To summarize, I have finished framing and tyveking the soffits, I also completed making some mods on a electric winch which I will use to power the roof movements.

 

The remaining work on the exterior is to cover the soffits with vinyl, and close the exposed edges with facia trim.

After that,  its on to finishing the interior. That includes more dry-walling, raising the height of the pier, adding the winch, wiring up the power systems....omg, did I  think I was close to finishing?

 

It was good to get back to working on TSO, unfortunately after labor day, I will be interrupted again for a couple of weeks, more family and career moves (other people's,mine is about done).

 

I got some solid things accomplished, here is a pic of TSO, with the roof back,  I am really looking forward to puttering around in the shack, cleaning optics, doing routine maintenance , planning imaging sessions and just enjoying the blue skies..

 

 

IMG_20210829_134001805.jpg


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#137 stargzr66207

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Posted 31 August 2021 - 03:04 PM

Steve,
Looking good!!
Ron Abbott

#138 stargzr66207

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Posted 03 October 2021 - 10:32 AM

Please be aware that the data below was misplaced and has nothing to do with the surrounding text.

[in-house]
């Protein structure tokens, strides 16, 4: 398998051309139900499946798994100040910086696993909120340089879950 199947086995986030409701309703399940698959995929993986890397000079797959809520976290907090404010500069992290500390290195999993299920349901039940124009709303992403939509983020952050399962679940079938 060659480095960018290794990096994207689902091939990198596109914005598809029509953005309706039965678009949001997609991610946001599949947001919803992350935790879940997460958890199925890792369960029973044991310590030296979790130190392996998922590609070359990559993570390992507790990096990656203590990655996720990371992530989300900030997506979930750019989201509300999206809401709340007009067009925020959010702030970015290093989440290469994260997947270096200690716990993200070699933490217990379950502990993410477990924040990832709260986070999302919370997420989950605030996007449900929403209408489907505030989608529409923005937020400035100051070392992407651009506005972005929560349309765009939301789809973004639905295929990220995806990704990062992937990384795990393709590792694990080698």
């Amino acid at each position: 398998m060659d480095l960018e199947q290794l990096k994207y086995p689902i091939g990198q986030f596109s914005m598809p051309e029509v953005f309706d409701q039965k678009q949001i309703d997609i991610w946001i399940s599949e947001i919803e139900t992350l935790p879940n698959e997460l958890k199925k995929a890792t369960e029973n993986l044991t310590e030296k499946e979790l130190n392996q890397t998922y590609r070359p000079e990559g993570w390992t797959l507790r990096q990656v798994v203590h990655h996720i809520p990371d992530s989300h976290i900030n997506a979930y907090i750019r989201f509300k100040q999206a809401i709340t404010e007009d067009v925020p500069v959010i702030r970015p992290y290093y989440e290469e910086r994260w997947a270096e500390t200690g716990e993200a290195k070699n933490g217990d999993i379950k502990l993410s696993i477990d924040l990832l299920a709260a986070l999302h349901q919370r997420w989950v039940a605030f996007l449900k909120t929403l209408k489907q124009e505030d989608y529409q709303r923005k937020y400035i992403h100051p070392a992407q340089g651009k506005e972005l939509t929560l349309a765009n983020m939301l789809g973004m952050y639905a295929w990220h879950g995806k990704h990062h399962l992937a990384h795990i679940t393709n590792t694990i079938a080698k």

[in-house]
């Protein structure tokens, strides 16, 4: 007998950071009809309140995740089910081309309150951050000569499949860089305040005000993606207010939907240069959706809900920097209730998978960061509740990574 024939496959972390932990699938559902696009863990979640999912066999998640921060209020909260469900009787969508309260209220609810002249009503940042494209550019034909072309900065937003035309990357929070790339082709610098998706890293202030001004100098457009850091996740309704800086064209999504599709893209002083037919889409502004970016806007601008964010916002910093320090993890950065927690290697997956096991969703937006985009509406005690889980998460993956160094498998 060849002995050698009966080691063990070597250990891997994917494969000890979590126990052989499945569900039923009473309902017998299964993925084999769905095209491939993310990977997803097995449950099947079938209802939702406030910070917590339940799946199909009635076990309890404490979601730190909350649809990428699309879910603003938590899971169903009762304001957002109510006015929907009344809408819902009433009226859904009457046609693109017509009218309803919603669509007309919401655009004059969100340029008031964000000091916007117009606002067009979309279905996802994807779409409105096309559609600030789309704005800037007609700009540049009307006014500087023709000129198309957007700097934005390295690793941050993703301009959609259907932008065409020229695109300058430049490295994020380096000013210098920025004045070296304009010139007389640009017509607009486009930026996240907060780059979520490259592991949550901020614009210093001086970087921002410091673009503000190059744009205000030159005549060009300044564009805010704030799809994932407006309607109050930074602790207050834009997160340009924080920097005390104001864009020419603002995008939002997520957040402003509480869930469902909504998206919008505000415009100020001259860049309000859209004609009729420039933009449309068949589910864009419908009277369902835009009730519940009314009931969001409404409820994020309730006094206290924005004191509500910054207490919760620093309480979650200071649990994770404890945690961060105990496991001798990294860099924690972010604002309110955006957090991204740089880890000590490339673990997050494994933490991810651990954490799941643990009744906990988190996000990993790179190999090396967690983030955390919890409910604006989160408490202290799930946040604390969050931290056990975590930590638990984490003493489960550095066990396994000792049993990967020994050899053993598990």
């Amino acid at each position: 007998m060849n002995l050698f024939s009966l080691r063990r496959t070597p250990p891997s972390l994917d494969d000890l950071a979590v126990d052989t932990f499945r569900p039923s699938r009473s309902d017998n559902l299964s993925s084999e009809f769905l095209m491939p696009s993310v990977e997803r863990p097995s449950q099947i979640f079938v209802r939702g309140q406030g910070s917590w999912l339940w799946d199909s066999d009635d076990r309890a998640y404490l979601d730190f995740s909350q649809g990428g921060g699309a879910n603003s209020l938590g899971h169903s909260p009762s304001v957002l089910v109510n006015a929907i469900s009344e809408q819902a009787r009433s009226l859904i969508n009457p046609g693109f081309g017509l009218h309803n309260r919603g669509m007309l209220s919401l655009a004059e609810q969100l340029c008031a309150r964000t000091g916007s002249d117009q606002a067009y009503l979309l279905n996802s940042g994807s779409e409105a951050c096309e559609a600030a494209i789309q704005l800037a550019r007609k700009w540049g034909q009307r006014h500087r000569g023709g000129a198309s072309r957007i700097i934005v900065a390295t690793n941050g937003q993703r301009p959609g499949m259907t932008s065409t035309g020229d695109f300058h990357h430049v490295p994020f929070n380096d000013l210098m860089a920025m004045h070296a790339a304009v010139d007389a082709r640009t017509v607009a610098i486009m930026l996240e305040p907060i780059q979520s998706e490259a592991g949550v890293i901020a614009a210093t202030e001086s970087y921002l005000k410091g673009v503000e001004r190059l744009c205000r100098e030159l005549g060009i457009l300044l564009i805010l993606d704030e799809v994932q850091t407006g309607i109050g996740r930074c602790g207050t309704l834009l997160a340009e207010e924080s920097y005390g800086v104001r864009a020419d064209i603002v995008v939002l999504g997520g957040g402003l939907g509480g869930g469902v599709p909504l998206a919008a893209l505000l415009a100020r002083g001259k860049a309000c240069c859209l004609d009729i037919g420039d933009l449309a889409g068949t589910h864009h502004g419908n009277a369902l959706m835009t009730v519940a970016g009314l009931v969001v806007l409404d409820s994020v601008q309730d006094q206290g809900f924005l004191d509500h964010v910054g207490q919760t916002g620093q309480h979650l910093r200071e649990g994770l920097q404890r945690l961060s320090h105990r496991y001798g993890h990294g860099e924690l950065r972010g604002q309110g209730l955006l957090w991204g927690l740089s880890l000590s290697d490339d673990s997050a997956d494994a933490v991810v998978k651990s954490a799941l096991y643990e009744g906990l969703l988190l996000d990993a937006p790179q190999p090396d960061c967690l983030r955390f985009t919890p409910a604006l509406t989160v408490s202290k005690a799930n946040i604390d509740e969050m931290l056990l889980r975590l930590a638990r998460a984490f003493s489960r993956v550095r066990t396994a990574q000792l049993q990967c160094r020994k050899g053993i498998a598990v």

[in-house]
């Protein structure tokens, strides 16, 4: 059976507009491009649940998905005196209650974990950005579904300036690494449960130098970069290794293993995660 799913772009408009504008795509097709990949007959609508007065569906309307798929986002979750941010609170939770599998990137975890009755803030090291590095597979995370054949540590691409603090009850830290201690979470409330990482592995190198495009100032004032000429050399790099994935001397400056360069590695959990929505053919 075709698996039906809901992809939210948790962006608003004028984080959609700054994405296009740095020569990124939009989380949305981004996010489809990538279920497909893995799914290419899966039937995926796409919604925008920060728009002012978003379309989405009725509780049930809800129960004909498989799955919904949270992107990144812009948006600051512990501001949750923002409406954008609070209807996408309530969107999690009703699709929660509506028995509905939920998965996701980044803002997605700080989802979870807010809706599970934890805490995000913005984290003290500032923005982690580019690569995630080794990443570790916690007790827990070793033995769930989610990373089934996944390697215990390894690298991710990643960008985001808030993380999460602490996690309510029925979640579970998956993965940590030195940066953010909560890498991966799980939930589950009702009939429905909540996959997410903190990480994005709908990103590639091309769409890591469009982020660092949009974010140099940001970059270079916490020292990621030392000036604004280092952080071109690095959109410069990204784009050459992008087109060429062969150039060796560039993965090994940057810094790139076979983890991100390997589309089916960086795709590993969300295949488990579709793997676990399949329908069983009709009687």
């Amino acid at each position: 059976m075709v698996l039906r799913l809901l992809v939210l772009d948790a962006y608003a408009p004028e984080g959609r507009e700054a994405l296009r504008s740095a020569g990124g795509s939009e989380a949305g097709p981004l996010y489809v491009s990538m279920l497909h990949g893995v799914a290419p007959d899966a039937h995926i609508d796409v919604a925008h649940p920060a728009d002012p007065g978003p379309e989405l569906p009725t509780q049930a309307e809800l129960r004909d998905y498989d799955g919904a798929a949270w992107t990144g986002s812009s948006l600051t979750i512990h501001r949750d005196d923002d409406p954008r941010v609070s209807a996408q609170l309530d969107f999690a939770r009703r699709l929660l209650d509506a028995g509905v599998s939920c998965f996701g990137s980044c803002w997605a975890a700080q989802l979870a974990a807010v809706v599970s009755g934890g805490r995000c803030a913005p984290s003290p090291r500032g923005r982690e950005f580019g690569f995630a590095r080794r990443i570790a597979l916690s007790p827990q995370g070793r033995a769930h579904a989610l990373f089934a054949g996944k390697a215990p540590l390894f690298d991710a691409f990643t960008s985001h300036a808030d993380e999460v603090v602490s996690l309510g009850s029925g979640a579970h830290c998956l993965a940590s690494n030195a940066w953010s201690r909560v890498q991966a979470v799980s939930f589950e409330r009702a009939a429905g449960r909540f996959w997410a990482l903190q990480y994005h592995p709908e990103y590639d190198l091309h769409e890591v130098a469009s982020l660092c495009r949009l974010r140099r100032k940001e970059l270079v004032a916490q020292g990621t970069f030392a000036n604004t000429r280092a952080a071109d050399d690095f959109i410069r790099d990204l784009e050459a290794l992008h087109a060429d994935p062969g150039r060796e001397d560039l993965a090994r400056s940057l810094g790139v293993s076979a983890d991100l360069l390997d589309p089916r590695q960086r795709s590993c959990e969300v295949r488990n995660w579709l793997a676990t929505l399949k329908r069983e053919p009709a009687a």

Steve,
Just curious, have you gotten any more done since your last post?
Ron Abbott

#139 stargzr66207

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Posted 18 October 2021 - 05:46 PM

Steve,

Any updates on progress??

 

Ron Abbott



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Posted 18 October 2021 - 06:02 PM

Hi Ron and friends,

Sorry about the delay in responding. In August and September, I had a series of family tasks that I expected would take my focus off of any  work on the TSO. I had expected to be done by October but circumstances have dragged and delayed my return to working on TSO.

Given that, Im not expecting to resume work  until the last weekend in October, hopefully I will have a report of some new progress after the weekend of 10/30. The tasks taking up my time are family related (happy things), a combination of honey do items and launching my children on to their own careers ,  I am active, working and  in good health, nothing to worry about.